The B2B Revenue Executive Experience
The B2B Revenue Executive Experience

Episode · 3 years ago

Mark Holmes on Customer Experience "Chick-Fil-A" Style

ABOUT THIS EPISODE

Any B2C company knows that customer experiences are a number one priority. What can B2B sales organizations learn from B2C customer experiences? More than you would think.

We sat down with Mark Holmes, CEO of Sales Revenue Coach and author of five books, to learn why B2B companies should be paying more attention to the buyer’s journey and what they can learn from the B2C customer experience.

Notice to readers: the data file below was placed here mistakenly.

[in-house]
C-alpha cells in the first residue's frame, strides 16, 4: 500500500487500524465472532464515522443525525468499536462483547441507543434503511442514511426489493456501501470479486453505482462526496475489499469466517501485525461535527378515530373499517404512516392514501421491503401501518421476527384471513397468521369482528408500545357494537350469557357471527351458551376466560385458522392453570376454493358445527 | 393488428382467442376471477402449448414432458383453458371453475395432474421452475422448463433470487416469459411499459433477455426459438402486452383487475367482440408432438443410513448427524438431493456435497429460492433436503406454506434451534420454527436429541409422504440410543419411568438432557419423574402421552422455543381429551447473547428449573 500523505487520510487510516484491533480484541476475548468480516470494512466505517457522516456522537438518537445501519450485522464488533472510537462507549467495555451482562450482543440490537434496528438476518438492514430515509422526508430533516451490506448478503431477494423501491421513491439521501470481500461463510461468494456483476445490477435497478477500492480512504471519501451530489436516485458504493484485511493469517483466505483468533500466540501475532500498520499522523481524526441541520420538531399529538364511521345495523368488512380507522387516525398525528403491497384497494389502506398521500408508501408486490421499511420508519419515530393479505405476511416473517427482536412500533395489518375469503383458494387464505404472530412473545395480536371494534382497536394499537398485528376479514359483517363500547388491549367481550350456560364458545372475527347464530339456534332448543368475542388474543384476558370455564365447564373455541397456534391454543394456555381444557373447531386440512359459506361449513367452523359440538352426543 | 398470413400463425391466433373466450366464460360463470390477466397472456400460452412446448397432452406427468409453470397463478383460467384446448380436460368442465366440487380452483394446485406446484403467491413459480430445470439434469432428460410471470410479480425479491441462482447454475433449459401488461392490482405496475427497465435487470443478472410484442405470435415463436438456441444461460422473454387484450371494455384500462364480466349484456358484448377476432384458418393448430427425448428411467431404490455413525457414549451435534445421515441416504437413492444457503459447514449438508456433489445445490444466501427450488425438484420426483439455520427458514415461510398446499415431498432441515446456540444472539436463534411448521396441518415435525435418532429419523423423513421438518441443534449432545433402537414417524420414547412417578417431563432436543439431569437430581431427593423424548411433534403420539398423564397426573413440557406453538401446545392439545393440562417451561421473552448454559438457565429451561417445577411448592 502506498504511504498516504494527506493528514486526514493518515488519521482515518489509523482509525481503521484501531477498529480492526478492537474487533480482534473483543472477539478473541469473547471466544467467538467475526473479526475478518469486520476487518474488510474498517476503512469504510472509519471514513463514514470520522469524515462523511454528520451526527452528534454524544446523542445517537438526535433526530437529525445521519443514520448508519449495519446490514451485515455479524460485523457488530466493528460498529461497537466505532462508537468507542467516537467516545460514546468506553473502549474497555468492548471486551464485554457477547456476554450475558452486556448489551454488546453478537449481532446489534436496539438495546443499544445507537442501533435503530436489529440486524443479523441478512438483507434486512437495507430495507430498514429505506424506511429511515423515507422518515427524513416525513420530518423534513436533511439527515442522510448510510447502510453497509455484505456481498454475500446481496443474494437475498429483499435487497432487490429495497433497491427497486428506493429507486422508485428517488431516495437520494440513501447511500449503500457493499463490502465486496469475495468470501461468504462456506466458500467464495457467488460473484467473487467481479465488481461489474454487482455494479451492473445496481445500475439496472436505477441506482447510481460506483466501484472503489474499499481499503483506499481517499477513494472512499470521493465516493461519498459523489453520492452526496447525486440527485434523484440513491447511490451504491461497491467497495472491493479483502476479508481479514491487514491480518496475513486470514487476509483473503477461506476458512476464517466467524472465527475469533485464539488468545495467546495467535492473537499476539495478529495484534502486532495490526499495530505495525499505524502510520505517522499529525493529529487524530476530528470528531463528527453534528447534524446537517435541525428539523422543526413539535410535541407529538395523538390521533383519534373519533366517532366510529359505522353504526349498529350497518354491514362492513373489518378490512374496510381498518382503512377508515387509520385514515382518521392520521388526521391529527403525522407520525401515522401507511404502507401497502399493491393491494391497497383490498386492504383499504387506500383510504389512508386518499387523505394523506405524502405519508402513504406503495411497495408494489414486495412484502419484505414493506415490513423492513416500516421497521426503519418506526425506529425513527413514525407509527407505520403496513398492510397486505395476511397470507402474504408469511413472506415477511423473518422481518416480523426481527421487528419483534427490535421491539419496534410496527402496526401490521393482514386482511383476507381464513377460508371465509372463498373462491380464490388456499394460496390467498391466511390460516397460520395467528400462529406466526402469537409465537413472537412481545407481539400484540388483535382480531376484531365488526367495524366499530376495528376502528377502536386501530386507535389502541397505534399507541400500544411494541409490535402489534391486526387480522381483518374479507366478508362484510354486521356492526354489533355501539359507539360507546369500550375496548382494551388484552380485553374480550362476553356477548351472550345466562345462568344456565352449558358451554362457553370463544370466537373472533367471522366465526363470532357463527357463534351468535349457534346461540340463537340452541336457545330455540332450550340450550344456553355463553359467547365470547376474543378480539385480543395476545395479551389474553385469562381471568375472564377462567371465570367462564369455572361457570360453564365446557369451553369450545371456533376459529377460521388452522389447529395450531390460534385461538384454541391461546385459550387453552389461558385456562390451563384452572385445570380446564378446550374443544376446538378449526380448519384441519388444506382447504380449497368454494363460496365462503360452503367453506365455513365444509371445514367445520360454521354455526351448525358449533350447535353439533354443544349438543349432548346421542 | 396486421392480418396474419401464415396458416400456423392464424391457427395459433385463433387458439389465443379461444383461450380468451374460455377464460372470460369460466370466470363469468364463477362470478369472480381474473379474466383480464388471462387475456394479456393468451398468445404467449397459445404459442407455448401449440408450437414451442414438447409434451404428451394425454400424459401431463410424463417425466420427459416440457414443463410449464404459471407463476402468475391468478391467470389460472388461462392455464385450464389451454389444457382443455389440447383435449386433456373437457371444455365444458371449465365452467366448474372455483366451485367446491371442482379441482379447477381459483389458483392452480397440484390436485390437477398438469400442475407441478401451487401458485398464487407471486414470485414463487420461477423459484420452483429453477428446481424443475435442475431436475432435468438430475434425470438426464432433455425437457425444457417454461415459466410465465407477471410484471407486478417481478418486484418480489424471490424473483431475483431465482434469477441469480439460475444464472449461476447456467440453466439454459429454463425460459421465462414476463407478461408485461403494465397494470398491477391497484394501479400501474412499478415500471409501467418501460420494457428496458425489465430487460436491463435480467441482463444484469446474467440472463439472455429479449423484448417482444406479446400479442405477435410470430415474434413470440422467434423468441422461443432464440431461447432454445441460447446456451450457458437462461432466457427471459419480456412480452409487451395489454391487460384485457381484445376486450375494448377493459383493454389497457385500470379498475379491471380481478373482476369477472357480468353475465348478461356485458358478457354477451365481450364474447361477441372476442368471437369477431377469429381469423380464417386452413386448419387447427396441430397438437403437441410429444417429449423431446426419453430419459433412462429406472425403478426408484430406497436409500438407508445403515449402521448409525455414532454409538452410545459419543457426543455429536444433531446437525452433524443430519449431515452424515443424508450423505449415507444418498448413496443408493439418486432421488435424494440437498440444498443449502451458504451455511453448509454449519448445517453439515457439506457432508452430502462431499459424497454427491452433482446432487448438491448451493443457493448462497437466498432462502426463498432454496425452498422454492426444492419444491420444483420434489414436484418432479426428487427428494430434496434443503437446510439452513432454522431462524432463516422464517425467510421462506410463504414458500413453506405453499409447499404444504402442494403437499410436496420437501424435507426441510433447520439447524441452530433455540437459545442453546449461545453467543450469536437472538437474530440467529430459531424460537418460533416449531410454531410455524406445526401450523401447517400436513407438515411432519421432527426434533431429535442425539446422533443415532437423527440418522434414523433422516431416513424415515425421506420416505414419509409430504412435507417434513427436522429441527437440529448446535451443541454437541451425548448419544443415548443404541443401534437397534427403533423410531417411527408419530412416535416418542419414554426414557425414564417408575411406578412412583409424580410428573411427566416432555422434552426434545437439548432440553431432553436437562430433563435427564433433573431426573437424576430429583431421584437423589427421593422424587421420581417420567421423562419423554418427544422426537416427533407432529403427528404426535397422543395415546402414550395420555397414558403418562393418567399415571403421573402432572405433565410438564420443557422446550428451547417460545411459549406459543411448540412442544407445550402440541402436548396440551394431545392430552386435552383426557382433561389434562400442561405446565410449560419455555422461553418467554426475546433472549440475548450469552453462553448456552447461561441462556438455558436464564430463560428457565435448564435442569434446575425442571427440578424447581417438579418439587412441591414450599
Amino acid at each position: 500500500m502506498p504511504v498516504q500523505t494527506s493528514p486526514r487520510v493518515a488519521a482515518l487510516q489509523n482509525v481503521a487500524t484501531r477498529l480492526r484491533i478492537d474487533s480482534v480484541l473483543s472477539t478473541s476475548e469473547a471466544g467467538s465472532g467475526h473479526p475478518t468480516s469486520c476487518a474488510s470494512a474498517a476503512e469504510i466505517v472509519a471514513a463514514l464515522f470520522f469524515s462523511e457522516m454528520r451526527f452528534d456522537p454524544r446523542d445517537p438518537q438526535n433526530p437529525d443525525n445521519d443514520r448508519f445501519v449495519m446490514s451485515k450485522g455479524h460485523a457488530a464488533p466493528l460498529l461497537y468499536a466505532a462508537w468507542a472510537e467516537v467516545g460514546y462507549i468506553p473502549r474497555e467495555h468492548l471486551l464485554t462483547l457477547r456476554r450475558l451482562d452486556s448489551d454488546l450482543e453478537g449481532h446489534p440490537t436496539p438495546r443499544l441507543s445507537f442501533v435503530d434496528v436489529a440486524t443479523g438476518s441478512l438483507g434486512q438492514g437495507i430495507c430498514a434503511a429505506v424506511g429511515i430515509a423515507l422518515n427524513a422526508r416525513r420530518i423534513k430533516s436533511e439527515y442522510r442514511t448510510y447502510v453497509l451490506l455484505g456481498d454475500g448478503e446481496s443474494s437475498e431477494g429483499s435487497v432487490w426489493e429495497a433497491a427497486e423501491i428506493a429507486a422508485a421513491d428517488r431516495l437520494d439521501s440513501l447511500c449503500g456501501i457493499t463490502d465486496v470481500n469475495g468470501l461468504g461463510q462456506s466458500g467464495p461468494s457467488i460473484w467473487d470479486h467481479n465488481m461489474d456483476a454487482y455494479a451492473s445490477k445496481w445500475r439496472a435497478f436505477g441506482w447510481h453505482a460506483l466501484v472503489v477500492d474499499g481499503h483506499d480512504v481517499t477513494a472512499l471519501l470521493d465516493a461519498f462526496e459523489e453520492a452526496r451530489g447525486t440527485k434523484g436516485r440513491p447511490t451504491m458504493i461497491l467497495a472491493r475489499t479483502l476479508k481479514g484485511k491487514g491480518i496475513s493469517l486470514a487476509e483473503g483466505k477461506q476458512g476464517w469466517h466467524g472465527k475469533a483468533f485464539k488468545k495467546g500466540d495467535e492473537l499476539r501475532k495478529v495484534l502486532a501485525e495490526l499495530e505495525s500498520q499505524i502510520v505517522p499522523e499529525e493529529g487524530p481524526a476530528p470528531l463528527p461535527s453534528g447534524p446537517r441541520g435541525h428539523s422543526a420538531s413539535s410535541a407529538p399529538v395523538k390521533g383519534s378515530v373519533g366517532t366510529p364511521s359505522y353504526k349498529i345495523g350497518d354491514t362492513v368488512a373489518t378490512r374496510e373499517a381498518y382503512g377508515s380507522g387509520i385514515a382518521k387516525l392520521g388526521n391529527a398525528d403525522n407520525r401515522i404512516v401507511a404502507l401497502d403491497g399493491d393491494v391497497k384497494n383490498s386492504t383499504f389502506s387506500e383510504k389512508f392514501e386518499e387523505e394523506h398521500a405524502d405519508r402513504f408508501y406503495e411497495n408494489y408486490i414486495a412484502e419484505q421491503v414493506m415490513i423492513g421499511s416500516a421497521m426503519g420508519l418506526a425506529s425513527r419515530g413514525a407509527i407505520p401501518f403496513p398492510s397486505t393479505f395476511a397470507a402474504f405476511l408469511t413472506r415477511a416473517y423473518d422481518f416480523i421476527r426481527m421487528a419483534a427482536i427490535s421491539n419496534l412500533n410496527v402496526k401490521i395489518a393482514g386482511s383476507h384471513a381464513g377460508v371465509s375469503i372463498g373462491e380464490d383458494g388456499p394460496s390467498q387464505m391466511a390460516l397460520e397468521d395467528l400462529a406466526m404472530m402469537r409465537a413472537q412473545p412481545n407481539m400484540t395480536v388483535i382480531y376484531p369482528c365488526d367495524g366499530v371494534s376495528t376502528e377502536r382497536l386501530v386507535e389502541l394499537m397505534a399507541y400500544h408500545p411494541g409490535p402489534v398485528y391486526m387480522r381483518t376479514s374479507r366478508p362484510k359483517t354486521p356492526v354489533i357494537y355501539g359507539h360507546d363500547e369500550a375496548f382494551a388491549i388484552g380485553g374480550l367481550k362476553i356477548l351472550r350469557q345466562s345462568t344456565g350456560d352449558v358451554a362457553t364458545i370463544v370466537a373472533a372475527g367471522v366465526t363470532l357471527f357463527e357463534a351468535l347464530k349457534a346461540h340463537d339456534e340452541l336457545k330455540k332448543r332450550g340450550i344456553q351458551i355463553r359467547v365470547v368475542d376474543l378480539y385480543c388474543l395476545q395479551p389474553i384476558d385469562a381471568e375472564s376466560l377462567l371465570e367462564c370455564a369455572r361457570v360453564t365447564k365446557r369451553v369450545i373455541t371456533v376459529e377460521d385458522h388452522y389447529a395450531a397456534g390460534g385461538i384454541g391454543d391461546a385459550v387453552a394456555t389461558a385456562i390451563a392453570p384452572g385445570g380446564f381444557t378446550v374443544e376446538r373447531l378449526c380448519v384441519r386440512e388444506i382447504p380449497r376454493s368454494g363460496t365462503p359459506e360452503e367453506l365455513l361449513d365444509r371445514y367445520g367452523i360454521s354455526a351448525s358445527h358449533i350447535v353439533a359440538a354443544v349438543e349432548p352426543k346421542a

Were listening to the BTB revenueexecutive experience, a podcast, dedicated ELPA executives, train theirsales and marketing teams to optimize growth, whether you're looking fortechniques and strategies wore tools and resources, you've come to the rightplace. Let's accelerate your growth in three to one: welcome everyone to the Bto be revenue. Executive experience on your host Chad Sanderson today we'retalking about customer experience. Chick fillet style were to be moreprecise. How betosee guest experiences are impacting expectations around thebtob customer experience, with e B to be sales experience to help us with Hatopic. We have with US Mark Home Ceo, the sales revenue coach author of fivebooks, including the people, keeper, the sales diamond and the latest one.The five rules of mega value selling mark thanks for taking the time todayand welcome to the show great thanks for having me Chana' appreciate it. Sobefore we jump into the topic of the day, we like to start with a a randomquestion just to give our audience a little bit more insight into you. Asyou look back over your career and think about some defining moment. Thathappened, that kind of change trajectory or your perspective onthings, you know what was that event and what did you learn from it? Yeah, that's a great question thatlaunched me all the way back to sortof my business. Tornto years ago I mean,oddly enough, you K ow some people really search for their Nich or kind of the direction. Tho takem kind of just clopped or landed right in the middle of mind. Fortunately, thefirst two clients I had while from very different industries, one was likeCaterpillar type dealer. You know the heavy machinery n, the UNR was anautomobile dealer. They both oddly enough one od the very same thing theywanted me to send in, and I didn't even know what these were secret shoppersmystery shoppers. You know I had to do a little research to find out what thatreally meant at the time, and they wanted me to send them in for thepurpose of being able to find out. How can we improve our sales, but do it ina way that the customer appreciates- and I thought well that's aninteresting approach and that literally Chad was that opened my eyes to this wholeperspective and I had come from sales come from marketing and you always kindof looked at pusher poll marketing and all these different techniques andstrategies- and I just you know, I thought this is profound. This isexactly how sales ought to be. We ought to be approaching it from the customersperspective, not ours, and so that really navigated my course. I've bitsaffected everything. I still do to this day. Well, an it's a concept that youknow you see a lot of sales organization struggle with, becausethey're so focused on how they sell, rather than you know how theircustomers buy, and it's a subtle you know, shift, maybe the opposite side ofthe corn, but it's becoming even more and more critical today and when wewere talking preppin for this interview you refer to, it is, as customerexperience, chick filet style, which I...